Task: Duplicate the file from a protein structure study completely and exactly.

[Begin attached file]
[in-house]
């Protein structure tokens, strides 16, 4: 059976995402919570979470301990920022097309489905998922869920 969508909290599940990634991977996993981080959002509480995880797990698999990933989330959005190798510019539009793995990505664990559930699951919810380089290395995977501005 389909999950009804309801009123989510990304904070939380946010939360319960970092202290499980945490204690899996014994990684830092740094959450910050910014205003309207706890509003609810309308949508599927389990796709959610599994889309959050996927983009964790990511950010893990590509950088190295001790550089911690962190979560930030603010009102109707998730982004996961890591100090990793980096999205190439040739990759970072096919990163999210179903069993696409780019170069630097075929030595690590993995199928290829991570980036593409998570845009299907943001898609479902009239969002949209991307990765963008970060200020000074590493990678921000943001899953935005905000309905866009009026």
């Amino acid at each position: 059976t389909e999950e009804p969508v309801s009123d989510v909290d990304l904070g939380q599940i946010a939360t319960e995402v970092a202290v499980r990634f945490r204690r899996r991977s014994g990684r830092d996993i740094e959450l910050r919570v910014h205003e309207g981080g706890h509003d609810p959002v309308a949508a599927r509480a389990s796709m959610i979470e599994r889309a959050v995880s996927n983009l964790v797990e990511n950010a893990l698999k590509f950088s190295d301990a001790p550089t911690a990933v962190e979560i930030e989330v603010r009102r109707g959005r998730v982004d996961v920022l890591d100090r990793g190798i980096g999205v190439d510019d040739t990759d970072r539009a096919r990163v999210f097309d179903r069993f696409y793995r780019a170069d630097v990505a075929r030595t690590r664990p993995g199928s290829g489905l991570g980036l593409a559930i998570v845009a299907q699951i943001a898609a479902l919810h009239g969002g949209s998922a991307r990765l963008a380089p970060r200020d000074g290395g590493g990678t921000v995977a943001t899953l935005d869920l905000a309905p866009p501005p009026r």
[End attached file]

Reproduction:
[in-house]
């Protein structure tokens, strides 16, 4: 059976995402919570979470301990920022097309489905998922869920 969508909290599940990634991977996993981080959002509480995880797990698999990933989330959005190798510019539009793995990505664990559930699951919810380089290395995977501005 389909999950009804309801009123989510990304904070939380946010939360319960970092202290499980945490204690899996014994990684830092740094959450910050910014205003309207706890509003609810309308949508599927389990796709959610599994889309959050996927983009964790990511950010893990590509950088190295001790550089911690962190979560930030603010009102109707998730982004996961890591100090990793980096999205190439040739990759970072096919990163999210179903069993696409780019170069630097075929030595690590993995199928290829991570980036593409998570845009299907943001898609479902009239969002949209991307990765963008970060200020000074590493990678921000943001899953935005905000309905866009009026």
């Amino acid at each position: 059976t389909e999950e009804p969508v309801s009123d989510v909290d990304l904070g939380q599940i946010a939360t319960e995402v970092a202290v499980r990634f945490r204690r899996r991977s014994g990684r830092d996993i740094e959450l910050r919570v910014h205003e309207g981080g706890h509003d609810p959002v309308a949508a599927r509480a389990s796709m959610i979470e599994r889309a959050v995880s996927n983009l964790v797990e990511n950010a893990l698999k590509f950088s190295d301990a001790p550089t911690a990933v962190e979560i930030e989330v603010r009102r109707g959005r998730v982004d996961v920022l890591d100090r990793g190798i980096g999205v190439d510019d040739t990759d970072r539009a096919r990163v999210f097309d179903r069993f696409y793995r780019a170069d630097v990505a075929r030595t690590r664990p993995g199928s290829g489905l991570g980036l593409a559930i998570v845009a299907q699951i943001a898609a479902l919810h009239g969002g949209s998922a991307r990765l963008a380089p970060r200020d000074g290395g590493g990678t921000v995977a943001t899953l935005d869920l905000a309905p866009p501005p009026r």